Personnel

Execs Vow To Hire 100K Low-Income Minorities By 2030

The top executives of more than two dozen high profile companies have pledged to hire 100,000 people from New York’s minority communities by 2030.

CNBC reported leaders from many of New York’s dominant sectors have formed the New York Jobs CEO Council. Its mission is to up the recruitment from low-income Black, Latinx and Asian communities.

Among the members of the advocacy group include CEOs Jeff Bezos of Amazon, Satya Nadella of Microsoft, Sundar Pichai of Google, David Solomon of Goldman Sachs and Jamie Dimon of J.P. Morgan Chase.

“Many New Yorkers are stuck in low-paying jobs that could be lost in the future or are struggling to navigate the labor market during the pandemic,” Dimon said in a statement. “We are using our collective power to prepare the city’s workforce with the skills of the future and helping New Yorkers who have been left behind get a foot in the door.”

The panel said the COVID-19 pandemic has exacerbated inequality in the nation’s big cities, resulting in more job losses in low-income neighborhoods.

Last week, the Bureau of Labor Statistics reported while the unemployment rates for whites was 9.2 percent, the rate for Blacks was nearly 15 percent, 13 percent for Hispanics and 12 percent for Asians.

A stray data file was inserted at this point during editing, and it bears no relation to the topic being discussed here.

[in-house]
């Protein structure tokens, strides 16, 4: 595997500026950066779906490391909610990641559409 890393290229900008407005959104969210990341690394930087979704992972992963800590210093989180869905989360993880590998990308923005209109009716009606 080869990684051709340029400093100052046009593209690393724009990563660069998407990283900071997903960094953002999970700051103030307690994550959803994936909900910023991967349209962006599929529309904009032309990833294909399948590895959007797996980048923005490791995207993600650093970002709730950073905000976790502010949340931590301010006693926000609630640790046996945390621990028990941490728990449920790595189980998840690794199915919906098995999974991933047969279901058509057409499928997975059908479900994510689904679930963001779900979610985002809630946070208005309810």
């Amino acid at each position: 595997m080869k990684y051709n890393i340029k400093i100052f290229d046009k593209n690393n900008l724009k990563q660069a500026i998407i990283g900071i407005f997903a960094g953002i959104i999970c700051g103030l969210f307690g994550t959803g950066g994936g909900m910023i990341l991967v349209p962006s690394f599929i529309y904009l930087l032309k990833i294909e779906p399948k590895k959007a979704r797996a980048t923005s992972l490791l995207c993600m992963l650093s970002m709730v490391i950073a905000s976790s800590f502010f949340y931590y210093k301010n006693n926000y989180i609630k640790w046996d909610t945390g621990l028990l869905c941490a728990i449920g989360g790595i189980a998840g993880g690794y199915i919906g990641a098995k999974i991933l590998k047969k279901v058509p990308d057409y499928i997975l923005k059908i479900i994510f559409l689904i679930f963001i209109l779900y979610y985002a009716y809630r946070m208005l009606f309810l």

Last August, after the nation’s economic expansion became the longest on record, Black unemployment fell to 5.4 percent, or 2 percentage points above the rate for white workers, the narrowest gap since data began in 1972, according to the U.S. Department of Labor (DOL).

The black unemployment rate, which was at 5.8 percent in February, tripled to nearly 17 percent in May, according to DOL.

In May, the Federal Reserve Board reported 39 percent of people with a household income below $40,000 have lost work since the onset of the pandemic.

The group will be chaired by Gail Mellow, former LaGuardia Community College president, who has vowed to assist firms in hiring workers for entry-level jobs that put them on a career path. Among the 100,000 figure includes 25,000 jobs and apprenticeships for City University of New York students, the network reported.

“The new initiative will play an important role connecting underserved communities with career resources and access to New York’s world-class educational institutions,” New York Gov. Andrew Cuomo said in a statement.

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